“ Fellow Citizens : You have a right to rejoice. I remember that I thought it an occasion for rejoicing when the good cause we now maintain carried one ward in the city, one or two, or three towns in the county, and the state of Vermont alone in the whole country. Who then will deny our right to rejoice now when it carries all the wards in the city, all the towns in the county, all the counties in the state where its argument is fairly heard, and practically all the states in the Union which allow in law and in fact, free speech, free debates, free mails, and free and universal suffrage. It is the earnest of its universal acceptance.
* But there is still greater reason to rejoice in the manner in which this success has been won. It is the verdict of the people for a principle—the republican principle—the true democratic principle of equal and exact justice to all men. It is a verdict rendered purely on conviction, without passion or interest. Not a republican vote in the United States has been procured through terror, not one by bribery or corruption. Nay, every vote has been given in resistance of intimidation and corruption. I do not charge that the fusion votes or other opposition votes were largely given under such appliances. But the record of the canvass remains, and bears its testimony that the main argument of those parties was their menace of disunion, and the last reliance was money at the polls. Who will now libel the American people? Who will deny their virtue?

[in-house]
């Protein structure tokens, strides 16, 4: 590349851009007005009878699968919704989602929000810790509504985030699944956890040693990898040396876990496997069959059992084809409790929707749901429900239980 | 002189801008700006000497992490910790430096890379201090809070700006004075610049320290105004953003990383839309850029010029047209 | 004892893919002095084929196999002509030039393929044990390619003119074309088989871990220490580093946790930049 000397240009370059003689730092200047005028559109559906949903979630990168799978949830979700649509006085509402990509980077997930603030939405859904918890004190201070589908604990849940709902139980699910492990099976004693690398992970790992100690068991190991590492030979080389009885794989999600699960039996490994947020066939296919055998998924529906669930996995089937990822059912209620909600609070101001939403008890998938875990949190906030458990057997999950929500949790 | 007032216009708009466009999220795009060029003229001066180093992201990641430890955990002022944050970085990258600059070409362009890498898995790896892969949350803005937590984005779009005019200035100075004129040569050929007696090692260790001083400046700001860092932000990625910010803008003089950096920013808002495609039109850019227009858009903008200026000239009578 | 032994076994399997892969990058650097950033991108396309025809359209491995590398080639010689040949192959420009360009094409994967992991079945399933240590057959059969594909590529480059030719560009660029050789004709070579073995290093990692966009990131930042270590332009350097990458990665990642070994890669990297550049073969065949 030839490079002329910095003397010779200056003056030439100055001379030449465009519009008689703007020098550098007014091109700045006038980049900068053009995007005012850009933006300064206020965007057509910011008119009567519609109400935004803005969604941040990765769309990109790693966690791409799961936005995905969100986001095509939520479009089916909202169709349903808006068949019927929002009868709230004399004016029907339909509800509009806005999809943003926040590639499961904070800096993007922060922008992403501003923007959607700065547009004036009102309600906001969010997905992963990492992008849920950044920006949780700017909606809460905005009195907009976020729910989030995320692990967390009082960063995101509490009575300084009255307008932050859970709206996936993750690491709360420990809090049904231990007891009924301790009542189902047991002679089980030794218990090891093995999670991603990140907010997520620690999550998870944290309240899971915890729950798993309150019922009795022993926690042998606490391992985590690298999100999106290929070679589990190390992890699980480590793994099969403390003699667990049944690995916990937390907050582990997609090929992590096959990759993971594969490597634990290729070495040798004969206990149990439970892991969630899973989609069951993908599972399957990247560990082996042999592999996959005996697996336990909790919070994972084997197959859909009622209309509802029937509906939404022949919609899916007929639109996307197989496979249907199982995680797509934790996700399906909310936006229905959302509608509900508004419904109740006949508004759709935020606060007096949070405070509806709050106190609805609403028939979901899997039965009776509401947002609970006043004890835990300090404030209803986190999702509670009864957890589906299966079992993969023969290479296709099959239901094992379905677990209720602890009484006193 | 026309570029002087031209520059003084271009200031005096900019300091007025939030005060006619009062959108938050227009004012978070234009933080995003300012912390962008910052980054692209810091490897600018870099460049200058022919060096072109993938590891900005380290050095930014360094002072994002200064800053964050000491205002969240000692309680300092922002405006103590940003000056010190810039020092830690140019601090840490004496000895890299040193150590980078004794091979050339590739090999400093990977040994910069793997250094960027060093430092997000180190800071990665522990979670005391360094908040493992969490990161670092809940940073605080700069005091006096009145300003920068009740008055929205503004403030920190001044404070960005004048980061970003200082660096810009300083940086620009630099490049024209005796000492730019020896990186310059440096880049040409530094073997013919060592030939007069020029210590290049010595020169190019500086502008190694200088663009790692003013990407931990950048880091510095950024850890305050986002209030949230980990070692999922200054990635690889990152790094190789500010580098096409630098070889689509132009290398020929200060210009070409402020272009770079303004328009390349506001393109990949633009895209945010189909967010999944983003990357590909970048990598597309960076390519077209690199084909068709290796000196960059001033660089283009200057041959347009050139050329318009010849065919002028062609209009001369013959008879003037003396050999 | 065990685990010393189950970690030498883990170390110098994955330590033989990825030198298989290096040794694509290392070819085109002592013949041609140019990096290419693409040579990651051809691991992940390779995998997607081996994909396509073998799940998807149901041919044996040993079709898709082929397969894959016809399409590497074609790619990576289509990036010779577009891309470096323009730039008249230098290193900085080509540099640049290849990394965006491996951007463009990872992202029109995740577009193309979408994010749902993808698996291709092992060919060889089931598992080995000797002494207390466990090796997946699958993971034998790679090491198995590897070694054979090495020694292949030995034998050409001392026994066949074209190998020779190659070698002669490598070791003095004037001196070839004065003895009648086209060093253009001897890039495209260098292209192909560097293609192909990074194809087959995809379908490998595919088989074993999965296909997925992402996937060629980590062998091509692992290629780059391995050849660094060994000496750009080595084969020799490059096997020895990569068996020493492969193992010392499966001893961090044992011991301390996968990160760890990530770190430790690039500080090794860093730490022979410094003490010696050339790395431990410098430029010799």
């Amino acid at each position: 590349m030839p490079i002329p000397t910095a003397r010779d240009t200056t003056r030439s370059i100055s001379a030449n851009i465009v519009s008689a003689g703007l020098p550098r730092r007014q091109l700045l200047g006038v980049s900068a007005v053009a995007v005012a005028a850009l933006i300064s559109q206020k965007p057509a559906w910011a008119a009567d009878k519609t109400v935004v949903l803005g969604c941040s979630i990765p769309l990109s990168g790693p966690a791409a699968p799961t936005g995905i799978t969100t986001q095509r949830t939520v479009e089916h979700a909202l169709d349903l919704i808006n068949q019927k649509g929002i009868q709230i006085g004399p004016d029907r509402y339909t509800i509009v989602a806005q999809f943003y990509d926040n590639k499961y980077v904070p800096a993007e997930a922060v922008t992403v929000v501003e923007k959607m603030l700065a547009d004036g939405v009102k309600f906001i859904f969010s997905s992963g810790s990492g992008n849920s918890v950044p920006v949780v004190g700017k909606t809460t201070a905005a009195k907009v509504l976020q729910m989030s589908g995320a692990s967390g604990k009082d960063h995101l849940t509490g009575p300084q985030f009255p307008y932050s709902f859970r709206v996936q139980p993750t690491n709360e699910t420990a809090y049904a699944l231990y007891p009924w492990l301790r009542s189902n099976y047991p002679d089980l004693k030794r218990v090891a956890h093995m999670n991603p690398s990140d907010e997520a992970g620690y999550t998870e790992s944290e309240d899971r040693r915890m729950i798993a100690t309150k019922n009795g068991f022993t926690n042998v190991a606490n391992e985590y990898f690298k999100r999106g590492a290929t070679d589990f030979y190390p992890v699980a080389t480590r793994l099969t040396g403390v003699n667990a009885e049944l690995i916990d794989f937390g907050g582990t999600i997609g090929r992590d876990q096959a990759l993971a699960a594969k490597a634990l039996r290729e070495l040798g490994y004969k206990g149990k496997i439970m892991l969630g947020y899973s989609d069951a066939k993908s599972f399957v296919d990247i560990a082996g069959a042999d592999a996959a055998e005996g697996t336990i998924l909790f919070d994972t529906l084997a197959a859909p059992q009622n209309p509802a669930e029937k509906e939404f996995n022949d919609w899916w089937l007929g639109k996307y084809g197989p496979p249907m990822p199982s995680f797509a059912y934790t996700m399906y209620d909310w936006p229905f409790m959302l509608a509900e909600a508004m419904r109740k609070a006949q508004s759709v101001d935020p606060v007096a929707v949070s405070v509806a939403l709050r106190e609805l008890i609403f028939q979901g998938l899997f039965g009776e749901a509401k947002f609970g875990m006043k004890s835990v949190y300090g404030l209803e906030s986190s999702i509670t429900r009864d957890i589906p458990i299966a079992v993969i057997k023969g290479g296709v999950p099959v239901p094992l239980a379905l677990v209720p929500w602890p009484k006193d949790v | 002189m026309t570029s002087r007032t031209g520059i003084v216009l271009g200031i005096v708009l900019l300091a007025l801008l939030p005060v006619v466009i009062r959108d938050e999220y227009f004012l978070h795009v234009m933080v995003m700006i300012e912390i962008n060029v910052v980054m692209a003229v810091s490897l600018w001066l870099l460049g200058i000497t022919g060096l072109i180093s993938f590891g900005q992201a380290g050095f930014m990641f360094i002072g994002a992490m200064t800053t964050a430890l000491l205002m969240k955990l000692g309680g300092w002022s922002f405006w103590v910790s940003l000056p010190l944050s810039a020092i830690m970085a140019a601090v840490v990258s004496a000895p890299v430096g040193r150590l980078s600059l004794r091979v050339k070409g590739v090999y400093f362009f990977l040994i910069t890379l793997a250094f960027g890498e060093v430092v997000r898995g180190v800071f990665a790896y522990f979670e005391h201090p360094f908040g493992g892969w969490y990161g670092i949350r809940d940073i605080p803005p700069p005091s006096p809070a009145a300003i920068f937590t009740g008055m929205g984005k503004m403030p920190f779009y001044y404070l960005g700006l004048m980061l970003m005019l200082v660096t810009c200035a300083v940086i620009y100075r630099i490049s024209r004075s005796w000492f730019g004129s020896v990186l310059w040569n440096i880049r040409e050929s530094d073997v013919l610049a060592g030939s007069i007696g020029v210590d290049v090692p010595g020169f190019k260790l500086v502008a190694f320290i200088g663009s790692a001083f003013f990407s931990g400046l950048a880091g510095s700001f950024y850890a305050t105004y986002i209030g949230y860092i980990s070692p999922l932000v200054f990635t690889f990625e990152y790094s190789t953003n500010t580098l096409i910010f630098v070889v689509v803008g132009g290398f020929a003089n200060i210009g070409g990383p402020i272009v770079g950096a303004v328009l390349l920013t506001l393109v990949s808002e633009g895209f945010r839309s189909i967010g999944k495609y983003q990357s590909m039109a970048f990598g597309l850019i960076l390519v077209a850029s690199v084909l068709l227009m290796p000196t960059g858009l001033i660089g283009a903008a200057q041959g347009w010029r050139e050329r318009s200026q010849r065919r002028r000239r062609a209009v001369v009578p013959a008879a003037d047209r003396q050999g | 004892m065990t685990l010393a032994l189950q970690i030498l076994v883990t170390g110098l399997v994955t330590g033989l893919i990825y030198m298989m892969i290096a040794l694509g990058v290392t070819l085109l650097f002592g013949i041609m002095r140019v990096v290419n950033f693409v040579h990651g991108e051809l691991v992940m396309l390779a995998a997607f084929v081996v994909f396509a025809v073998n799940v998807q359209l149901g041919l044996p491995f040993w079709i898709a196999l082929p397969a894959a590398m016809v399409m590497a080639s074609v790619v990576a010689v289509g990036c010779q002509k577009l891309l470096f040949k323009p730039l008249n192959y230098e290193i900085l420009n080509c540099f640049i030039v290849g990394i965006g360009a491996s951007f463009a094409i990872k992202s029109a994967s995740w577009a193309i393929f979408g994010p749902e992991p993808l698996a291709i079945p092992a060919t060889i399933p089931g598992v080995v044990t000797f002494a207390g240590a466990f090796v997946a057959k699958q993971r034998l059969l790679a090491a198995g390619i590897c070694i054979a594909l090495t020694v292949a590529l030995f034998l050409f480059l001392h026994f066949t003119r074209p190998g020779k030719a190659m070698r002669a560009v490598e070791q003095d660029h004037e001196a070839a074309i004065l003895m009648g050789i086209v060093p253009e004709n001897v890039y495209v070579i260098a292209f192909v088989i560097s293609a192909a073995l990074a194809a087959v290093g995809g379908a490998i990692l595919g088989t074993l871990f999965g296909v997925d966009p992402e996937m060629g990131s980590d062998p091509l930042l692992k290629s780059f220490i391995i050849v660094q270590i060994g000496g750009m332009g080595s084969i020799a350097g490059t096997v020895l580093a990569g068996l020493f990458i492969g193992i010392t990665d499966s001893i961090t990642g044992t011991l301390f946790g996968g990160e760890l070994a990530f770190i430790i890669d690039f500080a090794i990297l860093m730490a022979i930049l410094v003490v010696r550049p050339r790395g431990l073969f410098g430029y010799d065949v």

" But this demonstration of yours has its meaning--its meaning in various relations. It recalls the past, and tells that the erroneous national policy of forty years has been retraced, reconsidered, reversed, condemned and renounced. Let, then, the passions and the prejudices be buried with the errors of the past. It bears on the future. It assures us that hereafter the policy of the country will be the development of its resources, the increase of its strength and its greatness, by the agencies of freedom and humanity. Dismiss we, then, the future, until some new election call you again to your council chambers, to renew your efforts in obedience to the principle that eternal vigilance is the tax we pay for enduring liberty.
“ The immediate question is the bearing of the occasion on the present. What is our present duty ? It is simply that of magnanimity. We have learned, heretofore, the practice of patience under political defeat. It now remains to show
1 Cayuga county gave Mr. Lincoln 4,000 majority; and Auburn 450-an increase over any previous election. T'he gain in the state, from 1856, was nearly one hundred thousand.